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Government must act on rising clinical negligence costs

Urgent action needed to reduce cost and stress burdens of unjustified litigation on GPs and the NHS

Louise Prime

Wednesday, 18 October 2017

The Public Accounts Committee must hold the government to account over the escalation in clinical negligence costs, the Medical and Dental Defence Union of Scotland (MDDUS) has insisted. It said the government must acknowledge the need for tort reform and set out a comprehensive plan for its implementation in order to address rising clinical negligence costs – and it urged the Lord Chancellor to act to rectify the “damaging impact on the NHS and GPs of the demonstrably flawed decision in February 2017” when the Discount Rate changed from 2.5% to minus 0.75%.

The National Audit Office (NAO) reported last month that the cost of claims handled by NHS Resolution’s Clinical Negligence Scheme for Trusts (CNST) is increasing faster than year-on-year increases in NHS funding, and concluded that “many of the external drivers required to reduce the cost of the CNST are outside the control of NHS Resolution”. MDDUS pointed out this echoed the Department of Health’s findings in its July 2016 indemnity review that, in the GP context, “the increases in the cost of indemnity are due to factors largely out of the control of the medical defence organisations”.

Following Monday’s examination by the Public Accounts Committee of the NAO report, MDDUS is urging the Committee to hold the Government to account in addressing the many cost drivers, prior to publication of its report later this year. In its written submissions to the Committee, MDDUS set out the key measures it considers capable of having the biggest impact on the cost of clinical negligence litigation:

· reversal of the discount rate decision

· introduction of fixed recoverable costs

· urgent legislation to repeal of Section 2(4) of the Law Reform (Personal Injuries) Act 1948, which provides that, in the context of personal injury claims, the availability of NHS care is disregarded when quantifying the cost of any medical treatment required in consequence of the injuries sustained.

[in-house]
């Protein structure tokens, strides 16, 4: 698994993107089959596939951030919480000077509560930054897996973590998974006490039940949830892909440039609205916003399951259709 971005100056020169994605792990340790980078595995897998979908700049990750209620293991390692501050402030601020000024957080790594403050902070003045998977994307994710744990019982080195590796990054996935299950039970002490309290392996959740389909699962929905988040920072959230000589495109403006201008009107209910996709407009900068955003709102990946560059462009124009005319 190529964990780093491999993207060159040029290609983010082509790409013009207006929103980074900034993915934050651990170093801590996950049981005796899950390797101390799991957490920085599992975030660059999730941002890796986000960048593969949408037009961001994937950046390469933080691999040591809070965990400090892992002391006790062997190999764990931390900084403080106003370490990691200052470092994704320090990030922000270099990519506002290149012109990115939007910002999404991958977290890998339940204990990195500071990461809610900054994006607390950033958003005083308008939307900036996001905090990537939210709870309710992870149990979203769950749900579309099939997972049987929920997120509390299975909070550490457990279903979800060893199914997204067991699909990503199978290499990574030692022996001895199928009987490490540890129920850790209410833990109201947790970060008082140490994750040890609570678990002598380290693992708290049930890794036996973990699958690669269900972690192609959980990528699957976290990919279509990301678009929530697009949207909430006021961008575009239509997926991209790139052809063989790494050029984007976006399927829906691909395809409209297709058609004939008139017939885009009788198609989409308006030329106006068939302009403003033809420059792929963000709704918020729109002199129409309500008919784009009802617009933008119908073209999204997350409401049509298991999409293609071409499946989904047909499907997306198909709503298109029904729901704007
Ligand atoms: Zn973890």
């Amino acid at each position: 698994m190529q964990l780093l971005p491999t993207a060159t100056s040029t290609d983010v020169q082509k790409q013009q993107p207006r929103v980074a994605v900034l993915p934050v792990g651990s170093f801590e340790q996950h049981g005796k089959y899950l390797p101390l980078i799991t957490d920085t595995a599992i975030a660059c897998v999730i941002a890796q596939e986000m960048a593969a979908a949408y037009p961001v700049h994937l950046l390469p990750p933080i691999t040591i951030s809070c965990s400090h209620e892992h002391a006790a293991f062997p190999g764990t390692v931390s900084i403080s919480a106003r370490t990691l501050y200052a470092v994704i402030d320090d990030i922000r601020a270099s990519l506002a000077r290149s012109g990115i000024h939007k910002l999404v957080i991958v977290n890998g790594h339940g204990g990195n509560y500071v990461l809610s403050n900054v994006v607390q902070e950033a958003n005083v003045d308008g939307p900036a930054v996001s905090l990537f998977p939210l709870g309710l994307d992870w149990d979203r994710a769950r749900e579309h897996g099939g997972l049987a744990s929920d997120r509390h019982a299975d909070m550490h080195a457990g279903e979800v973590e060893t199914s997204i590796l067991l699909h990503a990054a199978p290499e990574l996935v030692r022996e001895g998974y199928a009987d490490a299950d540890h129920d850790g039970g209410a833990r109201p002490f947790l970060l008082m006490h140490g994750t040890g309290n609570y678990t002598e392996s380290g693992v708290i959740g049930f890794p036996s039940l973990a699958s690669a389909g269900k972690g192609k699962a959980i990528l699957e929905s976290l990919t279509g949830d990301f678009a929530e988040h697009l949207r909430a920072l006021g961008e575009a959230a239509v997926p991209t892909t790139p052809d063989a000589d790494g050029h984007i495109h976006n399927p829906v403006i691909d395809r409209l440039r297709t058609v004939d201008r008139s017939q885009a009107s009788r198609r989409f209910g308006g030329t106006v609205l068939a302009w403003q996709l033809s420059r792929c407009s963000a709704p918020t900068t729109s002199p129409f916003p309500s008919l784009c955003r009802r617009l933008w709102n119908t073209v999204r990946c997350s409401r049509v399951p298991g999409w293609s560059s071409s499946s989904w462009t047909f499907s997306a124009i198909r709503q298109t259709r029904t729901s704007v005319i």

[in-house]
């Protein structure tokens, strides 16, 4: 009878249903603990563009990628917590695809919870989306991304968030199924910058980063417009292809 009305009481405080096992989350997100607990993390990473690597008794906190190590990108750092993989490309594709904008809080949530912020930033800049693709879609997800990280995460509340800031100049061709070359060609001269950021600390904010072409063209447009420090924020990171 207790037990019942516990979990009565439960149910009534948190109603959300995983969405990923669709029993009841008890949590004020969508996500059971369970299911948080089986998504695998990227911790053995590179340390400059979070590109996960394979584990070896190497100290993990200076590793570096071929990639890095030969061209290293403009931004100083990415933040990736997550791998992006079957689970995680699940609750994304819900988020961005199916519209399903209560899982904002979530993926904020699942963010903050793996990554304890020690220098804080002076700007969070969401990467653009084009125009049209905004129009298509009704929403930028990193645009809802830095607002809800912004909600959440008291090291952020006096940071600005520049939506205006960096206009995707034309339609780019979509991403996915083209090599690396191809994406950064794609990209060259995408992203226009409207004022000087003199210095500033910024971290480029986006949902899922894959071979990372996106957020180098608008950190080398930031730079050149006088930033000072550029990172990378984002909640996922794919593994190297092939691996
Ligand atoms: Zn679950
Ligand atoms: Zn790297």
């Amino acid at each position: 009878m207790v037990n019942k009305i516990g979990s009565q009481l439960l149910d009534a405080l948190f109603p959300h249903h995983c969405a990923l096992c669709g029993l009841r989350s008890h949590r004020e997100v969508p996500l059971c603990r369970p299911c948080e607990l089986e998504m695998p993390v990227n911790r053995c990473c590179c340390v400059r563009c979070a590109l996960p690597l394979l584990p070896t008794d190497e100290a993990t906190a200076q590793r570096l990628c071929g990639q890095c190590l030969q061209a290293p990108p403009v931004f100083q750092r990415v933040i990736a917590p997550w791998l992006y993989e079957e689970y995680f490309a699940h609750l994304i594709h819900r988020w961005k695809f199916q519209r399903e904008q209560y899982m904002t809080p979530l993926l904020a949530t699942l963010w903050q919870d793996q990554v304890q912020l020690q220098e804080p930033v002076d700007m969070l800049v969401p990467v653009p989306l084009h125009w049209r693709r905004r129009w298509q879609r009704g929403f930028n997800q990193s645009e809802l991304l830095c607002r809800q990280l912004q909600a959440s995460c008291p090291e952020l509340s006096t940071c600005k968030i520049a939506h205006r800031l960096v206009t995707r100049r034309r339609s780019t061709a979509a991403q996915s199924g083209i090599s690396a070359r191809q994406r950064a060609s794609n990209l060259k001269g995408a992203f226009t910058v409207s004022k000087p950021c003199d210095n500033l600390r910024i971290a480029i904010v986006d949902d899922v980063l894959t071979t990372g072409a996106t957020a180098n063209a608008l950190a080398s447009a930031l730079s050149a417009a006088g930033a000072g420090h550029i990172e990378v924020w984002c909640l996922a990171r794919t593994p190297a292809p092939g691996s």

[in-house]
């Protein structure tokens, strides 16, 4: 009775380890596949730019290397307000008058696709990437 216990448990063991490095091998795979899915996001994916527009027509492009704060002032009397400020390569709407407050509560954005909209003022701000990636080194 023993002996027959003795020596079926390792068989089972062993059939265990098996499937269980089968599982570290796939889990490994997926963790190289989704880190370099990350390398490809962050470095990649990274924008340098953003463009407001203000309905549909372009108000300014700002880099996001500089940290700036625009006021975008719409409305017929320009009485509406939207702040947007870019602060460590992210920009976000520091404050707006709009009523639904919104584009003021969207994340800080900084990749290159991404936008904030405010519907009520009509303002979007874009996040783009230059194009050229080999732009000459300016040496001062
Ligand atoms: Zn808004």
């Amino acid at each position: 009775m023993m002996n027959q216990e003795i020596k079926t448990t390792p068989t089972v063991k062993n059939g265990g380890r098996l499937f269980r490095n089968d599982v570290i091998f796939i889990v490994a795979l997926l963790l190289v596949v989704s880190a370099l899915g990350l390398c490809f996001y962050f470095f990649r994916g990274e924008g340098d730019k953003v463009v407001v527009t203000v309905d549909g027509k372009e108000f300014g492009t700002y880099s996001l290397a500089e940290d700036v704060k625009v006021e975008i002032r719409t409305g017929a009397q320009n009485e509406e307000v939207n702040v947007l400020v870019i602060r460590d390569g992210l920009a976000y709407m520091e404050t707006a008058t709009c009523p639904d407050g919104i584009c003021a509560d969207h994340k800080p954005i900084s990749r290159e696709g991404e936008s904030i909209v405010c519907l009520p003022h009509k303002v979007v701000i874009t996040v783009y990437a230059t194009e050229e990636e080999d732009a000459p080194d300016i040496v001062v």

MDDUS senior lawyer and practice development manager, Joanna Jervis, argued: “Awards continue to be calculated on the basis of the costs of private sector care, when all the evidence shows that those who receive damages, quite rightly, use excellent and readily accessible NHS services where they can do so.”

She said the MDDUS is ‘disappointed’ that the committee did not press the Permanent Secretary for Health on the reasons for the delayed response to the fixed recoverable costs consultation that was expected in July, and she insisted: “If the Government is really serious about reducing the cost and stress burdens of unjustified litigation on the NHS and GPs, then it needs a joined-up approach on tort reform and to deliver promptly on the promised proposals to change the way in which the discount rate is calculated.

She went on: “The Department of Health needs to do more than simply rubberstamp Lord Jackson’s recommendations which take on a narrow perspective and fails to engage with the wider impact of unjustified litigation on the NHS and GPs. …

“It is imperative that a new rate is set that is fair to claimants and defendants alike and gives the market greater certainty. The damaging impact on the NHS and GPs of the demonstrably flawed decision in February 2017 is continuing and the Lord Chancellor has the power (indeed, the duty) to rectify this situation now.”

Ms Jervis concluded: “A failure to take immediate action on these matters has a continuing impact on costs in the context of CNST claims and those against self-indemnified GPs.”

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